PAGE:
There will always be those retirees who love to spend their later years in a state of slow relaxation. That’s how it’s been done for decades. For the rest of us, though, we want more and we know it’s possible. And so, retirement has become a time of exciting adventures and bold exploration, especially for women.
We’re turning dreams into realities
As children, we looked forward to becoming adults. We thought about what we’d do, who we’d be and how we’d impact the world. Our dreams were big, magical dreams but — too often — life got in the way.
Recently, adults are learning to look at retirement from a similar perspective. From secure finances to hard-earned sagacity, we have the tools to be whatever we really want to be.
We’re expanding our horizons
It used to be that many of us would go to college and then, with diplomas in hand, we moved through the world with our knowledge. Maybe we even became experts in that field and retired from it. The alternative was to marry a man who did all of that while we cared for our homes and children.
Now, though, personal development and satisfaction are higher priorities regardless of our day-to-day lives. More women are in the workforce, taking classes, and attending workshops. Then, we’re giving our extra time to politics and activism. We’re gaining exposure to cultures, industries and options.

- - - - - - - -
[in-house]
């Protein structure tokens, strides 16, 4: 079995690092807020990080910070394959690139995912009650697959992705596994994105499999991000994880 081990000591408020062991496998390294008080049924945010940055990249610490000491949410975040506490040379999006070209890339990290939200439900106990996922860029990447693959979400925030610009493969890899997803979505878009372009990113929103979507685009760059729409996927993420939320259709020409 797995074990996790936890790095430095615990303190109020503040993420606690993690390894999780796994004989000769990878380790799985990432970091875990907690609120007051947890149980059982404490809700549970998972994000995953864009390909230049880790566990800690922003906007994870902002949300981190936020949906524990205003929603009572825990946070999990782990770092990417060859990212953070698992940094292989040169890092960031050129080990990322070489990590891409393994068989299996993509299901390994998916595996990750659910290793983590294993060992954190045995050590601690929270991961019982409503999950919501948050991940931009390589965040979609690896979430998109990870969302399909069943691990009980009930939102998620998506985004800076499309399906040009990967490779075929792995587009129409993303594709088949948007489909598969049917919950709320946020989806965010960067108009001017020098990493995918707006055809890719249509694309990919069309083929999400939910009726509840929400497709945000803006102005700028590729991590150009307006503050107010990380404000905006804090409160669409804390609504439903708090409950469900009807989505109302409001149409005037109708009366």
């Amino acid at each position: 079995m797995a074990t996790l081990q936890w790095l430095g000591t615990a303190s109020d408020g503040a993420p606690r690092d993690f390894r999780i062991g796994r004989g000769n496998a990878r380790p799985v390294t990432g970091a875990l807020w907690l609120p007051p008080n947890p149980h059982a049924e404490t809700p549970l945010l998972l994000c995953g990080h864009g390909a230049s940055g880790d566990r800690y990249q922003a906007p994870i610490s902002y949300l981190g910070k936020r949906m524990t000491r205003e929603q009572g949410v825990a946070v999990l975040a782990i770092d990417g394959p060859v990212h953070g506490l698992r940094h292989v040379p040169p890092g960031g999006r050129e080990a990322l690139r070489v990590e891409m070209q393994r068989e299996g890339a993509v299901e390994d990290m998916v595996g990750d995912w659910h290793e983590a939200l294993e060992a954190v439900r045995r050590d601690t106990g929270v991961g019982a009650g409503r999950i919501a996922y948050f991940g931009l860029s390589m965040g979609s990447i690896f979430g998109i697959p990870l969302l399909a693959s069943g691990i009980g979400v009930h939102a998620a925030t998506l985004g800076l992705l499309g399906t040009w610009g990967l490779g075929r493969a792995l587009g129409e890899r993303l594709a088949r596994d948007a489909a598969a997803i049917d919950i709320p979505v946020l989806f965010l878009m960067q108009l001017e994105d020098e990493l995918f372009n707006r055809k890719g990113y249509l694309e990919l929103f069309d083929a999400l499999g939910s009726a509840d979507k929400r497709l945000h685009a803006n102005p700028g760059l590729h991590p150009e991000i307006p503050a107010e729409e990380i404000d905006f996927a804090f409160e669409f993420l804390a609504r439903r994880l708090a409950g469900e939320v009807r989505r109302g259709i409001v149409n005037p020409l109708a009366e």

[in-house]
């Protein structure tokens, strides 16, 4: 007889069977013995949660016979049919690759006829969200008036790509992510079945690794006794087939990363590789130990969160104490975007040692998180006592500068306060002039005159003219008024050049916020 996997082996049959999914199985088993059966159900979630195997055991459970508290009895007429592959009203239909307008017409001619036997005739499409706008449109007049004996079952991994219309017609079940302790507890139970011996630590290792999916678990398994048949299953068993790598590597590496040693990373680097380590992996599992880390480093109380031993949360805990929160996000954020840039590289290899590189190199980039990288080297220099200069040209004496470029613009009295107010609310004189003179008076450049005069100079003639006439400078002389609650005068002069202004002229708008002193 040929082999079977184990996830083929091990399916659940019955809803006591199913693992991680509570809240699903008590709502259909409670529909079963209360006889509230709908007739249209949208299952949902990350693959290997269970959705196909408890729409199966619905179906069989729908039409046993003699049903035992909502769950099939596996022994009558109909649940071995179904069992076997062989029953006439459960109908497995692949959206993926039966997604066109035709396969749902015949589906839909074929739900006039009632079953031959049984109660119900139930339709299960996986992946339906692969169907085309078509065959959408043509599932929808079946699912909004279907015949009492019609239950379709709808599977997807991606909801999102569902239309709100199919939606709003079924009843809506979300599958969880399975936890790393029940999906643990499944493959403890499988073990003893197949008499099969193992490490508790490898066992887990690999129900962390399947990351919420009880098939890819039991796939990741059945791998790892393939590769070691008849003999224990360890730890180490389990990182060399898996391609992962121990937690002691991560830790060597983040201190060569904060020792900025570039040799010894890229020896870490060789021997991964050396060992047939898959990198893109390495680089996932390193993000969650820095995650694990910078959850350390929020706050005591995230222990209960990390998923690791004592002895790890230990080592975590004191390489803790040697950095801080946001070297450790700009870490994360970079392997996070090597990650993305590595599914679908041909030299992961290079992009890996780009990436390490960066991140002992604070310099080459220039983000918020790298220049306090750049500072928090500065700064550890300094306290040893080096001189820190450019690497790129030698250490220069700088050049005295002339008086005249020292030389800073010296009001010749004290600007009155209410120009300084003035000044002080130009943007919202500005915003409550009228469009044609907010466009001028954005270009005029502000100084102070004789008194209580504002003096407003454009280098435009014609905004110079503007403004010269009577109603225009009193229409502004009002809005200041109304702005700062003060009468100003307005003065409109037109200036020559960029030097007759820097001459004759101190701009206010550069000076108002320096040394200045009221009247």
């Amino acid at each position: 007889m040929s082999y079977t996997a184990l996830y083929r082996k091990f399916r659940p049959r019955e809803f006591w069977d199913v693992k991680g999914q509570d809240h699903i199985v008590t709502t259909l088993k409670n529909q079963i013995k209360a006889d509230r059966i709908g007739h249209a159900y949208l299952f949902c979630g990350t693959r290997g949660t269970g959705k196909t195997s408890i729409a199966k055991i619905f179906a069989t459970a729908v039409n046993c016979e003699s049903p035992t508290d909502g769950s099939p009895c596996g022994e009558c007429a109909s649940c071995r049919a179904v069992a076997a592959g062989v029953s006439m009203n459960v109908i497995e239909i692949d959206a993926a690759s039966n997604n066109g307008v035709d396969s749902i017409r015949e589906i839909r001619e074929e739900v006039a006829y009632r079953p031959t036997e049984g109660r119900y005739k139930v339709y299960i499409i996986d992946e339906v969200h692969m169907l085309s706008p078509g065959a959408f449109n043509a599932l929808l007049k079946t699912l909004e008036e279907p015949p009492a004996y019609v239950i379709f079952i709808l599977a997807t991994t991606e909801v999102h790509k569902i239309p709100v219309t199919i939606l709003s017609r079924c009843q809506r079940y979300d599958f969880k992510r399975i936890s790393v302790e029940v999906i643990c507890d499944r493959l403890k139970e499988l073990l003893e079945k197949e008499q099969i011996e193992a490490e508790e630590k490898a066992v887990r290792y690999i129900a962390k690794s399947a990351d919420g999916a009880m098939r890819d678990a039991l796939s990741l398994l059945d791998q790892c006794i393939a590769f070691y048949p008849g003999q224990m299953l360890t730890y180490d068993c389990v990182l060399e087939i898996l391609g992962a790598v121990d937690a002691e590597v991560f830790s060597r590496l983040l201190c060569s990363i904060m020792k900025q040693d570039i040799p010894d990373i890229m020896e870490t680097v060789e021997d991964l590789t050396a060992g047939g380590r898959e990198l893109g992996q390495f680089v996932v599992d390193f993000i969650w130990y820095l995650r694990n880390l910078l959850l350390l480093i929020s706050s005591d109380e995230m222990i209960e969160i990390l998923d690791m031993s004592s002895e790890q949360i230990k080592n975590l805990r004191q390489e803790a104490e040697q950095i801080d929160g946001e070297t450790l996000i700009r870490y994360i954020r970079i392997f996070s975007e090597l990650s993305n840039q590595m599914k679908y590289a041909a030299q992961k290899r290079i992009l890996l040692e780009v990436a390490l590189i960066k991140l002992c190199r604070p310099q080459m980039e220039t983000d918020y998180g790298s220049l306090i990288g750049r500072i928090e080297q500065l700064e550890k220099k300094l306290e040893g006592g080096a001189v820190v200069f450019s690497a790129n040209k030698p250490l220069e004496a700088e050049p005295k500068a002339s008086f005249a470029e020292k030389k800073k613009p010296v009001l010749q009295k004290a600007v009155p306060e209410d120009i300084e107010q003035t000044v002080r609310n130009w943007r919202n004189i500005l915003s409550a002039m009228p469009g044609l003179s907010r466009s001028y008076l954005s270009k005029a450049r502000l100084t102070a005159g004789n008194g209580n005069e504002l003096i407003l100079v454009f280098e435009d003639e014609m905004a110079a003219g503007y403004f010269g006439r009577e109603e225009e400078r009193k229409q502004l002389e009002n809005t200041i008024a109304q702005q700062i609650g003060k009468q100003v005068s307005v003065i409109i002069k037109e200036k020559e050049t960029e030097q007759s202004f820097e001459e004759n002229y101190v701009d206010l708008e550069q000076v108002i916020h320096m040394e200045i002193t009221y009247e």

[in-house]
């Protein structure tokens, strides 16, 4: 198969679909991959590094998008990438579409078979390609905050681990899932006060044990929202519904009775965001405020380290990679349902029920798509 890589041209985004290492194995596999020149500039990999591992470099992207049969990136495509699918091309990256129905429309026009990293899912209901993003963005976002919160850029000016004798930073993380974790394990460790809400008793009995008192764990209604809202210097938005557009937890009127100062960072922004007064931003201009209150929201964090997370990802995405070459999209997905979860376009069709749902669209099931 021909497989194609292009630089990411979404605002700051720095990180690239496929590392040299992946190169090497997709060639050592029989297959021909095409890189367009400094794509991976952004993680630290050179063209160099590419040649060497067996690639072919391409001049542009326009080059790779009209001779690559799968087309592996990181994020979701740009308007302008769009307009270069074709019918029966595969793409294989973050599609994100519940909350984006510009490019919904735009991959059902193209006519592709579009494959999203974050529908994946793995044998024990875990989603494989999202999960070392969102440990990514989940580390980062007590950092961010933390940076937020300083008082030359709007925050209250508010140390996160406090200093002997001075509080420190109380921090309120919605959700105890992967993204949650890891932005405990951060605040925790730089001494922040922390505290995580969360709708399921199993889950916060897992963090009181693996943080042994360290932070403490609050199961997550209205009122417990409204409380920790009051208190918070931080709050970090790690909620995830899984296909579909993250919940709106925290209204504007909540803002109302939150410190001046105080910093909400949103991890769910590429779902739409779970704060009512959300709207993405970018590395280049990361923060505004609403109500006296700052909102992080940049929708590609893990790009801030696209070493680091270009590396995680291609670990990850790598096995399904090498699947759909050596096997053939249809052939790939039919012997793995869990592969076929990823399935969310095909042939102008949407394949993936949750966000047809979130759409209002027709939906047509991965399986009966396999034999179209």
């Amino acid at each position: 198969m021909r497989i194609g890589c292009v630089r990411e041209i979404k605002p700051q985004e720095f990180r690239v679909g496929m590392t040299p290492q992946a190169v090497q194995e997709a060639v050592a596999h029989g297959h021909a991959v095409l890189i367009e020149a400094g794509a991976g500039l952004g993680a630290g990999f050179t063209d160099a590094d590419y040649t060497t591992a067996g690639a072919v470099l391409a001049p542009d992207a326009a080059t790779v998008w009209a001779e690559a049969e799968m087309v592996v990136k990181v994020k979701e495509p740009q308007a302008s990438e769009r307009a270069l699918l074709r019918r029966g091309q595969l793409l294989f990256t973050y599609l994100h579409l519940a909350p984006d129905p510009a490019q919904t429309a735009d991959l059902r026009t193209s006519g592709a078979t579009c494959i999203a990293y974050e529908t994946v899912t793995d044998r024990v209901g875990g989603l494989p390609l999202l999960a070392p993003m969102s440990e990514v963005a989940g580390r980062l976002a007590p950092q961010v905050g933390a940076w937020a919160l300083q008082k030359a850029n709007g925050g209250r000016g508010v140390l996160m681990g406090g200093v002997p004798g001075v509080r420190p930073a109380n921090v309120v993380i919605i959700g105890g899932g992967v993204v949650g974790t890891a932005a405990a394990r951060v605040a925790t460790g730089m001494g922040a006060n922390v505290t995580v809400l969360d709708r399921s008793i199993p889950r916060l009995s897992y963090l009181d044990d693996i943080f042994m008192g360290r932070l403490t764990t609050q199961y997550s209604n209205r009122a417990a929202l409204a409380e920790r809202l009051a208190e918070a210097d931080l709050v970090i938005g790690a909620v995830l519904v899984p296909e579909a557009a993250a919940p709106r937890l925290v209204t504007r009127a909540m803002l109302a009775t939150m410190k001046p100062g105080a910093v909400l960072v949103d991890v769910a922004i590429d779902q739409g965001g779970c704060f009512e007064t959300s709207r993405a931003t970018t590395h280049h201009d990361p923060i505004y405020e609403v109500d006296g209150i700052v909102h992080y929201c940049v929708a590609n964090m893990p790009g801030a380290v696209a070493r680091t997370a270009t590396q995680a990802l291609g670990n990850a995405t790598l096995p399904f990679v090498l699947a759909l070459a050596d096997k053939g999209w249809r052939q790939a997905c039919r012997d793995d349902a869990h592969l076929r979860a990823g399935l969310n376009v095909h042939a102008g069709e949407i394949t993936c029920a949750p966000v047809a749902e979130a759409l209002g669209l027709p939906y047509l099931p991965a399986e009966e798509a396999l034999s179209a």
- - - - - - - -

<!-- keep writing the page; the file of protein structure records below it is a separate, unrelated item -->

We’re building with our own money
One of the biggest challenges young entrepreneurs face is having enough money to survive while a new venture builds traction. It can take a year or more before a new business becomes profitable.
While dipping into your 401k savings to invest in yourself and launch a business in your 60s may sound irresponsible, it‘s happening a lot. With a healthy nest egg, we can pay for expert advice, invest in solid marketing and keep the lights on. It dramatically increases the likelihood of long-term success.
We’re not as “old” as we used to be
It’s common knowledge that our collective life expectancy is increasing. One of the most obvious reasons we’re living longer is that we’re healthier in many ways. And when we’re not healthier, we have unprecedented access to medical care to help us out of a jam.
The bottom line is that when we reach retirement, we’re not as “old” as we used to be. We have a lot of years ahead of us and we have the energy to pair with our longevity. Perhaps we will still want to travel as our parents did. But where we go — and how we discover ourselves there — has expanded dramatically.
We’re helping women conquer their fears and build the meaningful retirement they really want. Want to talk about yours? Click here to schedule a free Discovery call.